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Do you have to be reasonable when exercising a contractual discretion?

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18/12/2014

This is a question which the courts have been asked to consider several times over the last few years (see our previous articles How does a party comply with a contractual obligation to act ‘in good faith’? and Do you need to act reasonably when terminating a contract) and it has been raised again in the case of Bluewater Energy Services BV v Mercon Steel Structures BV and others [1].

The Bluewater group of companies were engaged by Russian oil company Lukoil to design, construct and install a tower based soft yoke mooring system as part of the development of an oil field in the Caspian Sea.

Under the contract, Bluewater was entitled to terminate the contract if, having been provided with a notice of default, Mercon failed to “immediately commence and …proceed with action satisfactory to Bluewater to remedy such default”.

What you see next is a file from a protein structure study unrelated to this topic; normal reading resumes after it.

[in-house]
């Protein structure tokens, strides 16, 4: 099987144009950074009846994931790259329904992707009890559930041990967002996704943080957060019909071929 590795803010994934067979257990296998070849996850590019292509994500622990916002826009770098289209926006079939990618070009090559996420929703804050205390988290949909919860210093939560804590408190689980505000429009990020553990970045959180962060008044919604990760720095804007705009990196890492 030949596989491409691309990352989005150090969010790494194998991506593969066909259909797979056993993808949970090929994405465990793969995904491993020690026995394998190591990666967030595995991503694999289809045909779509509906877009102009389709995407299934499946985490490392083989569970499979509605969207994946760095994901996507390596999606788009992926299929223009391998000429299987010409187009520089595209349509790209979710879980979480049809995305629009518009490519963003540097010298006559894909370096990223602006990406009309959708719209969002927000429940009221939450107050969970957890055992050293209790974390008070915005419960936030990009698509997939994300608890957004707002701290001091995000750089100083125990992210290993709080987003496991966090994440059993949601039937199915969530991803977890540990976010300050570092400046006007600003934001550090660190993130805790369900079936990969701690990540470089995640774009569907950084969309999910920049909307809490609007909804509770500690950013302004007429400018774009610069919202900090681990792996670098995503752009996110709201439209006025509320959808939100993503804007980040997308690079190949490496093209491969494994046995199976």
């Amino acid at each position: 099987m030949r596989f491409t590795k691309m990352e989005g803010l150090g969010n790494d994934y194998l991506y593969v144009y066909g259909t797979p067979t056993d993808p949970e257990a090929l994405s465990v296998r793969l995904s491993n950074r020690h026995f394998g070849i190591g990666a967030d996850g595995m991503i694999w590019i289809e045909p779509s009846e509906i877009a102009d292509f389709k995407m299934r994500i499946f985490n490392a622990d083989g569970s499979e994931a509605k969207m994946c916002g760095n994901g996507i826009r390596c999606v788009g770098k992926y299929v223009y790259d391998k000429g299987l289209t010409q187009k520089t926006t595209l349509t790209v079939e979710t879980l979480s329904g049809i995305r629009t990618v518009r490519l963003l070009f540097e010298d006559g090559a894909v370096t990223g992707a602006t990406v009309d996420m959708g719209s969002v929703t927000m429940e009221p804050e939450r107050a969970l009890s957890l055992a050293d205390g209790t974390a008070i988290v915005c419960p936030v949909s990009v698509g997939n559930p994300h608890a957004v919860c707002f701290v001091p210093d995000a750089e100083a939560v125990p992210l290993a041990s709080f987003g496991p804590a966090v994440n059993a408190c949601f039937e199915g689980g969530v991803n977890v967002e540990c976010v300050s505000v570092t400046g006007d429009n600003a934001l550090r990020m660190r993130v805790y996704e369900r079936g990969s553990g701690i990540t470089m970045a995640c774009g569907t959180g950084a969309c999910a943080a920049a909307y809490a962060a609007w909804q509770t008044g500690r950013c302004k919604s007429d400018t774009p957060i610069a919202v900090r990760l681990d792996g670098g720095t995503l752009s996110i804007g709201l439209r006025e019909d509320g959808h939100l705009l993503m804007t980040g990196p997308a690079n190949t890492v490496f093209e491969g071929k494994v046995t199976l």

The works were delayed and Bluewater served a notice of default on Mercon on 23 January 2009 followed by a notice of termination on 3 February 2009. Mercon claimed that Bluewater had not validly terminated the contract as it was only entitled to do so if Bluewater’s failure to be satisfied with the action Mercon had taken was objectively reasonable.

The court rejected Mercon’s argument and held that the question of whether Bluewater was satisfied was to be determined on a subjective rather than objective basis. However, the court went on to find that Bluewater’s ability to come to a decision on whether it was satisfied was limited by reference to the “concepts of honesty, good faith and genuineness and the need for the absence of arbitrariness, capriciousness, perversity and irrationality”.

There seems to be a growing role for the doctrine of good faith in English law contracts, as, whilst parties are generally free to exercise their contractual discretion as they see fit, the courts appear to be increasingly prepared to place limits on that discretion where they feel that a party has not acted in good faith.

Unusually the contract also contained a liquidated damages clause in connection with a key personnel clause, for more information please see our article Are you irreplaceable?.

[1] [2014] EWHC 2132 (TCC)

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